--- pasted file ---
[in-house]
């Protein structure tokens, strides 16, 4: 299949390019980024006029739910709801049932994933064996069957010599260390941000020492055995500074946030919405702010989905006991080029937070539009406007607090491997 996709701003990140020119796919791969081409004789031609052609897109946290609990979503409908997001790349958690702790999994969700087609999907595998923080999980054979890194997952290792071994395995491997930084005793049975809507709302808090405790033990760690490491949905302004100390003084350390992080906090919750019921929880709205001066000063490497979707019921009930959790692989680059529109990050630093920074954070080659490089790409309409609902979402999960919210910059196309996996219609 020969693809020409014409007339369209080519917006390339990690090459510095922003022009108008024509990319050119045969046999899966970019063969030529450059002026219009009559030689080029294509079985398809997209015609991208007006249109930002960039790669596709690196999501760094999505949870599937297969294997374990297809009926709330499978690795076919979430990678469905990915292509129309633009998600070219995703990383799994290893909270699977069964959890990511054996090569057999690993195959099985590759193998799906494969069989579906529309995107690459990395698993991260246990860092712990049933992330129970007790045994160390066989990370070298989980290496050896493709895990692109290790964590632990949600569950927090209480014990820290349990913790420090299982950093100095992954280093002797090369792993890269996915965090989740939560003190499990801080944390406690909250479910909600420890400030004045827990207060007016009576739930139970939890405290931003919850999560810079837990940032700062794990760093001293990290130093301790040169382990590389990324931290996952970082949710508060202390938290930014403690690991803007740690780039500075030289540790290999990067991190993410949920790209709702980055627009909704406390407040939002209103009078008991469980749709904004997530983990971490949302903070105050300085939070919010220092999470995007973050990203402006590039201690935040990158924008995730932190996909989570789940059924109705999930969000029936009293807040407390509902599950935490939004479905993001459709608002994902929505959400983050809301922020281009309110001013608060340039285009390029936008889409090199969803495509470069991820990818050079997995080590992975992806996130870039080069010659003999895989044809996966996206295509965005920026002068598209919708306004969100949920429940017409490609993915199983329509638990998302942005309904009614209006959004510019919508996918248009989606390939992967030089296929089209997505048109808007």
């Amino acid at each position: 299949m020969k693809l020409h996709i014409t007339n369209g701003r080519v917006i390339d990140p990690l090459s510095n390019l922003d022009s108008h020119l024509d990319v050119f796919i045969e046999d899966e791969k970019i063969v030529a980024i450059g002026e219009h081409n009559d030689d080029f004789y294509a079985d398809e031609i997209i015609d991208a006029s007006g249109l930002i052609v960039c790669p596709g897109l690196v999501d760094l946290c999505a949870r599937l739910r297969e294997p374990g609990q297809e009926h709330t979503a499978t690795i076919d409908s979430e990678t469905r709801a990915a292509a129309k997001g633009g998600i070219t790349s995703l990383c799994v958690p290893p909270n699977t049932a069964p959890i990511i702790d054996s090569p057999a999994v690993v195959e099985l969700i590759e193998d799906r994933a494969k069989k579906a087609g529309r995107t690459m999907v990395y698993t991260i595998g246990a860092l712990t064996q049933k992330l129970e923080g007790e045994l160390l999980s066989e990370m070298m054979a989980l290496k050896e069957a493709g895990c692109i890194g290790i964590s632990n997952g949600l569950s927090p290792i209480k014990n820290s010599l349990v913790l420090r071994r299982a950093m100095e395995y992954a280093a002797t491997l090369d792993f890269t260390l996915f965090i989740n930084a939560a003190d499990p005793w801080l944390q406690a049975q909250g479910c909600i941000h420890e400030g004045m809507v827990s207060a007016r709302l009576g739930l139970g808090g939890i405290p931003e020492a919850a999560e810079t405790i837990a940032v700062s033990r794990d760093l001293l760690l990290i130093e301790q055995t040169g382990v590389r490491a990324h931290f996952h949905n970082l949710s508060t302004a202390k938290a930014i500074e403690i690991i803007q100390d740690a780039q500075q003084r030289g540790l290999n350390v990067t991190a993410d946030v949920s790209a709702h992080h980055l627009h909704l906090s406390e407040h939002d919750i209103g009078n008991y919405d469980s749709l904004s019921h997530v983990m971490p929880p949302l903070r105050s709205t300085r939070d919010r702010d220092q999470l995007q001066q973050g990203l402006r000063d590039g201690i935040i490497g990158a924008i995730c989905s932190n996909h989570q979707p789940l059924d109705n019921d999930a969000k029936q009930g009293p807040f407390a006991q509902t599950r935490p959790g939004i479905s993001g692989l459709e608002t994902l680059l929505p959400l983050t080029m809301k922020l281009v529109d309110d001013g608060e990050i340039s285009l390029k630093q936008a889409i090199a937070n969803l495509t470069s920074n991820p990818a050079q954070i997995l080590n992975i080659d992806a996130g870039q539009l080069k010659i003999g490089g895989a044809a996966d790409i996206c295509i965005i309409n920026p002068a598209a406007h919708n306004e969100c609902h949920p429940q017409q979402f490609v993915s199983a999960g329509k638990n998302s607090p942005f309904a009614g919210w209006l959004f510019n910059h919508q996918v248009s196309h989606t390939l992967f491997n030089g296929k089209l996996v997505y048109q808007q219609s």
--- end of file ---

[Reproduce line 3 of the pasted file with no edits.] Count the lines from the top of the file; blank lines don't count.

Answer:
């Amino acid at each position: 299949m020969k693809l020409h996709i014409t007339n369209g701003r080519v917006i390339d990140p990690l090459s510095n390019l922003d022009s108008h020119l024509d990319v050119f796919i045969e046999d899966e791969k970019i063969v030529a980024i450059g002026e219009h081409n009559d030689d080029f004789y294509a079985d398809e031609i997209i015609d991208a006029s007006g249109l930002i052609v960039c790669p596709g897109l690196v999501d760094l946290c999505a949870r599937l739910r297969e294997p374990g609990q297809e009926h709330t979503a499978t690795i076919d409908s979430e990678t469905r709801a990915a292509a129309k997001g633009g998600i070219t790349s995703l990383c799994v958690p290893p909270n699977t049932a069964p959890i990511i702790d054996s090569p057999a999994v690993v195959e099985l969700i590759e193998d799906r994933a494969k069989k579906a087609g529309r995107t690459m999907v990395y698993t991260i595998g246990a860092l712990t064996q049933k992330l129970e923080g007790e045994l160390l999980s066989e990370m070298m054979a989980l290496k050896e069957a493709g895990c692109i890194g290790i964590s632990n997952g949600l569950s927090p290792i209480k014990n820290s010599l349990v913790l420090r071994r299982a950093m100095e395995y992954a280093a002797t491997l090369d792993f890269t260390l996915f965090i989740n930084a939560a003190d499990p005793w801080l944390q406690a049975q909250g479910c909600i941000h420890e400030g004045m809507v827990s207060a007016r709302l009576g739930l139970g808090g939890i405290p931003e020492a919850a999560e810079t405790i837990a940032v700062s033990r794990d760093l001293l760690l990290i130093e301790q055995t040169g382990v590389r490491a990324h931290f996952h949905n970082l949710s508060t302004a202390k938290a930014i500074e403690i690991i803007q100390d740690a780039q500075q003084r030289g540790l290999n350390v990067t991190a993410d946030v949920s790209a709702h992080h980055l627009h909704l906090s406390e407040h939002d919750i209103g009078n008991y919405d469980s749709l904004s019921h997530v983990m971490p929880p949302l903070r105050s709205t300085r939070d919010r702010d220092q999470l995007q001066q973050g990203l402006r000063d590039g201690i935040i490497g990158a924008i995730c989905s932190n996909h989570q979707p789940l059924d109705n019921d999930a969000k029936q009930g009293p807040f407390a006991q509902t599950r935490p959790g939004i479905s993001g692989l459709e608002t994902l680059l929505p959400l983050t080029m809301k922020l281009v529109d309110d001013g608060e990050i340039s285009l390029k630093q936008a889409i090199a937070n969803l495509t470069s920074n991820p990818a050079q954070i997995l080590n992975i080659d992806a996130g870039q539009l080069k010659i003999g490089g895989a044809a996966d790409i996206c295509i965005i309409n920026p002068a598209a406007h919708n306004e969100c609902h949920p429940q017409q979402f490609v993915s199983a999960g329509k638990n998302s607090p942005f309904a009614g919210w209006l959004f510019n910059h919508q996918v248009s196309h989606t390939l992967f491997n030089g296929k089209l996996v997505y048109q808007q219609s």